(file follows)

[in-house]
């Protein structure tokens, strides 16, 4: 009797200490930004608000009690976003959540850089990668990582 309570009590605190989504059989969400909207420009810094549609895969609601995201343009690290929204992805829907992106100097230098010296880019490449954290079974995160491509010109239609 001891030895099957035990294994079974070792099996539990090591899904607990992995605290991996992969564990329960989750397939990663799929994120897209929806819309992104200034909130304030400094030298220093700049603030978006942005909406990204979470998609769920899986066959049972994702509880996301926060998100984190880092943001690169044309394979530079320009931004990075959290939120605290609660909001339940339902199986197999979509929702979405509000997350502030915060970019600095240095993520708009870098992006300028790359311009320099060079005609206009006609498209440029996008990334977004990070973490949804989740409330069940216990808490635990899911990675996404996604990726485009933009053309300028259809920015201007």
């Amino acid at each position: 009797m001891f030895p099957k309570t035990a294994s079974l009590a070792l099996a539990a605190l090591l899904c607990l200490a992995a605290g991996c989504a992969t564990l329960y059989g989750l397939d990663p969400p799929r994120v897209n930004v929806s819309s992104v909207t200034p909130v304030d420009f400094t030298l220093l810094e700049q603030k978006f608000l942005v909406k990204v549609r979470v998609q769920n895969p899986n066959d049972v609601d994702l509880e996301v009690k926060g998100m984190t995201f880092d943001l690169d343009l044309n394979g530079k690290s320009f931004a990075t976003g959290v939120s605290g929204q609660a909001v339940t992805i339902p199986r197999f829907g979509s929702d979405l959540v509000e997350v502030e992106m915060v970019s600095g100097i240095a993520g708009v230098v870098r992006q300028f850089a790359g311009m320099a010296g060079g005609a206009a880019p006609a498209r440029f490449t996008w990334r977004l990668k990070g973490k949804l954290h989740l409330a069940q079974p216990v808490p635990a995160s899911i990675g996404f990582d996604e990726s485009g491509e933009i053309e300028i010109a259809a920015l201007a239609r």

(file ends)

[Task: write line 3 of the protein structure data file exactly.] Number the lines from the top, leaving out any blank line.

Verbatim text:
């Amino acid at each position: 009797m001891f030895p099957k309570t035990a294994s079974l009590a070792l099996a539990a605190l090591l899904c607990l200490a992995a605290g991996c989504a992969t564990l329960y059989g989750l397939d990663p969400p799929r994120v897209n930004v929806s819309s992104v909207t200034p909130v304030d420009f400094t030298l220093l810094e700049q603030k978006f608000l942005v909406k990204v549609r979470v998609q769920n895969p899986n066959d049972v609601d994702l509880e996301v009690k926060g998100m984190t995201f880092d943001l690169d343009l044309n394979g530079k690290s320009f931004a990075t976003g959290v939120s605290g929204q609660a909001v339940t992805i339902p199986r197999f829907g979509s929702d979405l959540v509000e997350v502030e992106m915060v970019s600095g100097i240095a993520g708009v230098v870098r992006q300028f850089a790359g311009m320099a010296g060079g005609a206009a880019p006609a498209r440029f490449t996008w990334r977004l990668k990070g973490k949804l954290h989740l409330a069940q079974p216990v808490p635990a995160s899911i990675g996404f990582d996604e990726s485009g491509e933009i053309e300028i010109a259809a920015l201007a239609r």